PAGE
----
The water dispersible polymers have a molecular weight of more than 1,500 and are water-soluble or at least water suspend-able. The water dispersible polymers illustratively include polyvinyl alcohols (PVA), polyethylene glycols (PEG), polyethylene oxides (PEO), polyvinyl pyrrolidones (PVP), cellulose ethers, alginates, gelatin, modified starches and substituted derivatives, hydrolysates and copolymers thereof. Most preferred polymers are PVA, cellulose ethers, such as methyl cellulose and hydroxylpropyl cellulose, gelatin and modified starches, such as hydroxypropyl starch produced from cornstarch. Mostly preferred is PVA. The polymers may be utilized in a foamed morphology. If PVA is used, in a preferred embodiment the polymer has a level of hydrolysis in the range of about 50 to 99%, at least about 80%, at least about 85%, at least about 90%, and at least about 95%. The polymer may have an average molecular weight of about 4,000 to 250,000, preferably from 5,000 to 200,000; also from 10,000 to 100,000. The polymer generally constitutes about 0.05% to about 10% total weight of the granule.

The carrier particle incorporates a biologically active ingredient (BAI) therein or coated on the carrier particle surface. The biologically active ingredient (BAI) is present in an amount ranging from 0.05% to 50% by weight of the total dry weight of the carrier particle. The biologically active ingredients (BAI) incorporated with the carrier particle illustratively include herbicides, insecticides, fungicides, plant growth regulators, pest reproductive control agent, other pesticides, macro (or primary) plant nutrients, secondary plant nutrients, micronutrients, biostimulants, or protective/coloring agents used to coat or alter the appearance of plant surfaces for agronomic or aesthetic purposes, as well as other protectant and enhancing materials.

Herbicides, for purposes of this invention, include a wide array of chemical and biological compositions which include materials in the functional, or mode of action categories of desiccants, defoliants, abscission agents, algaecides, moss control agents (silicides), acetyl coenzyme A carboxylase inhibitors, acetolactate synthase enzyme inhibitors, synthetic auxins (action like indoleacetic acid), inhibition of auxin transport, inhibitors of photosynthesis at photosystem II Site A and others with different binding behavior, inhibition of DHP (dihydropteroate) synthase, inhibition of acetyl CoAcarboxylase (ACCase), inhibition of lipid synthesis (not ACCase inhibition), inhibitors of 5-enolpyruvylshikimate-3-phosphate (EPSP) synthase or EPSPS inhibitor, inhibition of 4-hydroxyphenyl-pyruvate-dioxygenase (4-HPPD) (bleaching), inhibitors of glutamine synthetase, inhibitors of carotenoid biosynthesis, inhibition of carotenoid biosynthesis at the phytoene desaturase step (PDS) (bleaching), inhibition of all diterpenes, inhibitors of protoporphyrinogen oxidase (PPO), inhibitors of dihydropteroate (DHP) synthase step, inhibitors of indoleacetic acid action, inhibitors of cell wall (cellulose) synthesis, Site A inhibitors of cell wall synthesis, Site B photo system I-electron diverters, inhibition of photosynthesis at photosystem II, inhibitors of mitosis, uncoupling membrane disruptors, inhibition of 4-hydroxyphenyl-pyruvatedioxygenase (4-HPPD), enolpyruvylshikimate 3-phosphate synthase enzyme inhibitors, synthetic auxins, uncoupling (membrane disruption), inhibition of VLCFAs (inhibition of cell division), inhibition of mitosis/microtubule organization, microtubule assembly inhibition, and other, unknown mechanisms. Biological, or biorational, herbicides with application to this invention fall generally into the categories of bacteria, fungi, viruses, and plants, including the spore and other reproductive forms thereof extracts derived therefrom, and including naturally occurring and genetically engineered forms.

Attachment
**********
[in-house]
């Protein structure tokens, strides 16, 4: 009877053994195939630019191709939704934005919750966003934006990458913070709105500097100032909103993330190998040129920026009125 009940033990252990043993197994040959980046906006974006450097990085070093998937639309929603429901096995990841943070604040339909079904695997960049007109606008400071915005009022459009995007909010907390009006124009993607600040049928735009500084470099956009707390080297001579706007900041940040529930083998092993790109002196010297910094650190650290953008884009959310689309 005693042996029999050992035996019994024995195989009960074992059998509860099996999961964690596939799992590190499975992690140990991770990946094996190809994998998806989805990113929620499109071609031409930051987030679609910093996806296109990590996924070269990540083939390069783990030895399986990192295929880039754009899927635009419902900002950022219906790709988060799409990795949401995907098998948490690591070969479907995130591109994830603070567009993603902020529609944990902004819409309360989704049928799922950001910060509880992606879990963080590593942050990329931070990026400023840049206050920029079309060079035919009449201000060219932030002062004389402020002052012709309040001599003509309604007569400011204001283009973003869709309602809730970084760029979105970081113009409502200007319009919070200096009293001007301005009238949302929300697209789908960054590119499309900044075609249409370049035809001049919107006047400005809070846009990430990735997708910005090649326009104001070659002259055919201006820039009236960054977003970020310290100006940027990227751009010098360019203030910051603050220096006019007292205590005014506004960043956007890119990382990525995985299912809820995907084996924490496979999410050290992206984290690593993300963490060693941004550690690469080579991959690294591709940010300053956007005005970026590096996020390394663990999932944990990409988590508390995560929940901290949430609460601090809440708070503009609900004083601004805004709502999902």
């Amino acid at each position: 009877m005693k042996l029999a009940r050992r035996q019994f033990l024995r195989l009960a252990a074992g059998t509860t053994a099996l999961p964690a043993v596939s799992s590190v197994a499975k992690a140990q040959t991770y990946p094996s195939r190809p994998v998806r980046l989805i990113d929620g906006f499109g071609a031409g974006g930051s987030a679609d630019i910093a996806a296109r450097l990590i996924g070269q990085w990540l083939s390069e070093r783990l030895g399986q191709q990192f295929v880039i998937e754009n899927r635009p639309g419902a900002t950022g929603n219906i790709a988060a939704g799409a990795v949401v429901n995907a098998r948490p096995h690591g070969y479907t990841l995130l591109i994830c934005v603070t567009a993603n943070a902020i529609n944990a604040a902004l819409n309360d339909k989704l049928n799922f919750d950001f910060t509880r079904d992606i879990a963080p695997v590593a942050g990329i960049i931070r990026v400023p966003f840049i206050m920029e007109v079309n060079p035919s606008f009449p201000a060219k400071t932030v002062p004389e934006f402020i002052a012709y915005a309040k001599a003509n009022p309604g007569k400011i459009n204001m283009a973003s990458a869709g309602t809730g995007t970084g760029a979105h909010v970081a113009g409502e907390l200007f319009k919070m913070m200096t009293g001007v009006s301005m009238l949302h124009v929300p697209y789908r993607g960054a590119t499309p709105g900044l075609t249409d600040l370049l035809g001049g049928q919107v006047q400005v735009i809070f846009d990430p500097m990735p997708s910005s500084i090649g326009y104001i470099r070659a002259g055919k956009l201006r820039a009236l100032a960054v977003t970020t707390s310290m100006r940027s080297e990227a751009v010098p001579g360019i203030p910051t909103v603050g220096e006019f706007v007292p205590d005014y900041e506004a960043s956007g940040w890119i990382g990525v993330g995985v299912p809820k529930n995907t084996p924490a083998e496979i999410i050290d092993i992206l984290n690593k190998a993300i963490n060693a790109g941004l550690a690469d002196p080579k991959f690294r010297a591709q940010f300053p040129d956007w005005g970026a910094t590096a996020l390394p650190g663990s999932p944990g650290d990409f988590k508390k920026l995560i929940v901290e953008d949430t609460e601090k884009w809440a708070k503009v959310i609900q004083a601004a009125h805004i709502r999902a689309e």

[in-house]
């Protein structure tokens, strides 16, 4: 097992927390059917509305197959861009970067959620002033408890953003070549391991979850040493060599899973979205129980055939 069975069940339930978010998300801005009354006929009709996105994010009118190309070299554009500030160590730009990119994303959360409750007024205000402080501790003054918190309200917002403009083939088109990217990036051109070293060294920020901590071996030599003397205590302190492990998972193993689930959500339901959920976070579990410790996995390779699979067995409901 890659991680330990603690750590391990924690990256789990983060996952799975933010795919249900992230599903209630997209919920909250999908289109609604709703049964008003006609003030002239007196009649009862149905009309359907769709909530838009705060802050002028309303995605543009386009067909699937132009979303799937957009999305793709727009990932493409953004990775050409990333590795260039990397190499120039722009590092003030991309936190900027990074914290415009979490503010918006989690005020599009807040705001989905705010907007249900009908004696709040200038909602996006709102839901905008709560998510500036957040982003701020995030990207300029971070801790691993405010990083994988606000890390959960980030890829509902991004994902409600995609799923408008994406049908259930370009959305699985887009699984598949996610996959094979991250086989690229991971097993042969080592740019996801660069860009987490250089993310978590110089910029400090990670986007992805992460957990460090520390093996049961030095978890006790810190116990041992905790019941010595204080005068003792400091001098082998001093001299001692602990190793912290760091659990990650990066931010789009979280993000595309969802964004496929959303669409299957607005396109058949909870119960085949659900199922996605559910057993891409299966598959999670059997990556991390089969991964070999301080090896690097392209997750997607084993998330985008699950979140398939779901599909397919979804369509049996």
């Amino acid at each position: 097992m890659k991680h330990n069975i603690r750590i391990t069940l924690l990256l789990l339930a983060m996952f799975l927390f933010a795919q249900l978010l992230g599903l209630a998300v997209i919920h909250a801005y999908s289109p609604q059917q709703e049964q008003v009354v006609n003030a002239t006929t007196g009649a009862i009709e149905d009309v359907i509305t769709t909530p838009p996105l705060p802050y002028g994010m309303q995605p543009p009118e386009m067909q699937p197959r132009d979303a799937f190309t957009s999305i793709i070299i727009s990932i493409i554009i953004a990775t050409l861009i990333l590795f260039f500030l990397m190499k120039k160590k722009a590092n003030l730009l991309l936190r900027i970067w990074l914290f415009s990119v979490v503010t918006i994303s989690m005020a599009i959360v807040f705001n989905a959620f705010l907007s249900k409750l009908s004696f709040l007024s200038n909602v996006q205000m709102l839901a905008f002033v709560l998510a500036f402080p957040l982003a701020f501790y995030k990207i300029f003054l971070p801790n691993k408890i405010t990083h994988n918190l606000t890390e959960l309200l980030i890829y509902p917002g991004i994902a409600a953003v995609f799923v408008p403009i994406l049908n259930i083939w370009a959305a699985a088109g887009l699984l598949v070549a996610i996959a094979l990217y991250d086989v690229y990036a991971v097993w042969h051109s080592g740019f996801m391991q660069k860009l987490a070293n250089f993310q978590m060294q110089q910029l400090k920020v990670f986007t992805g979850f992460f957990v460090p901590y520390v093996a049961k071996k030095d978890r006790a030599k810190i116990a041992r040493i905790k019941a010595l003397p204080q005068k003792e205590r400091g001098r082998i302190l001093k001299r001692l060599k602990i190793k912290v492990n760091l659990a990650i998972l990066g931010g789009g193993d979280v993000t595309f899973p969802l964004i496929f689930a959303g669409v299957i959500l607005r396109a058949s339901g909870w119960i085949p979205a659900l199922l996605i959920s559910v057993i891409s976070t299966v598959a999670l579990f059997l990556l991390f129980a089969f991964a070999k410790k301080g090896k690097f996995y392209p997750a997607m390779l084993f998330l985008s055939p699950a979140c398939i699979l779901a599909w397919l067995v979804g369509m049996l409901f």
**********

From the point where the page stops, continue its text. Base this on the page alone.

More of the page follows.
More particularly, herbicides commonly fall into one (or more, in the case of mixtures) of the following chemical families: aryloxyphenoxy propionates, arylaminopropionic acid, arsenicals, cineole (such as cinmethylin), cyclohexanediones, sulfonylureas, imidazolinones, pyrimidinylthio-benzoate, triazolopyrimidine, dinitroanilines, pyridazine, phenoxys (or phenoxies), benzoic acids, carboxylic acids (such as DCPA, clopyralid, trichloroacetic acid, and fluoroxypyr), quinoline carboxylic acid, semicarbazone, triazines, triazinones, uracils, pyridazinone, phenyl-carbamates, nitriles, benzothiadiazoles, organoarsenicals, phenyl-pyridazine, ureas and substituted ureas (such as diuron, linuron, siduron, tebuthiuron, dymron etc.), amide (such as propanil and bromobutide), thiocarbamates, organophosphates (such as bensulide), pyrazolium (such as difenzoquat), phosphoric acid compounds (such as glufosinate-ammonium and glyphosate), triazole, pyridazinone, nicotinanilide, pyridinone (such as fluridone), isoxazolidinone, diphenylethers, N-phenylphthalimides, oxadiazole, triazolinone, chloroacetamides, oxyacetamides, carbamate (such as asulam), phthalamate, phthalamate semicarbazone, nitrile, N-phenylphthalimides, oxadiazole, triazolinone, acetamides, benzoylisoxazole, isoxazole, pyrazole, pyrazolium, triketone, and benzofuran, biological herbicides including Puccinia canaliculata Puccinai jacea, Xanthomonas campestris, Alternaria destruens, Colletotrichum gloeosporioides, Dendryphion papaveraceae, Pseudomonas syringae, including any varieties or subspecies thereof. Examples of plant extract herbicides are corn gluten meal and the allelopathic exudates of various plants.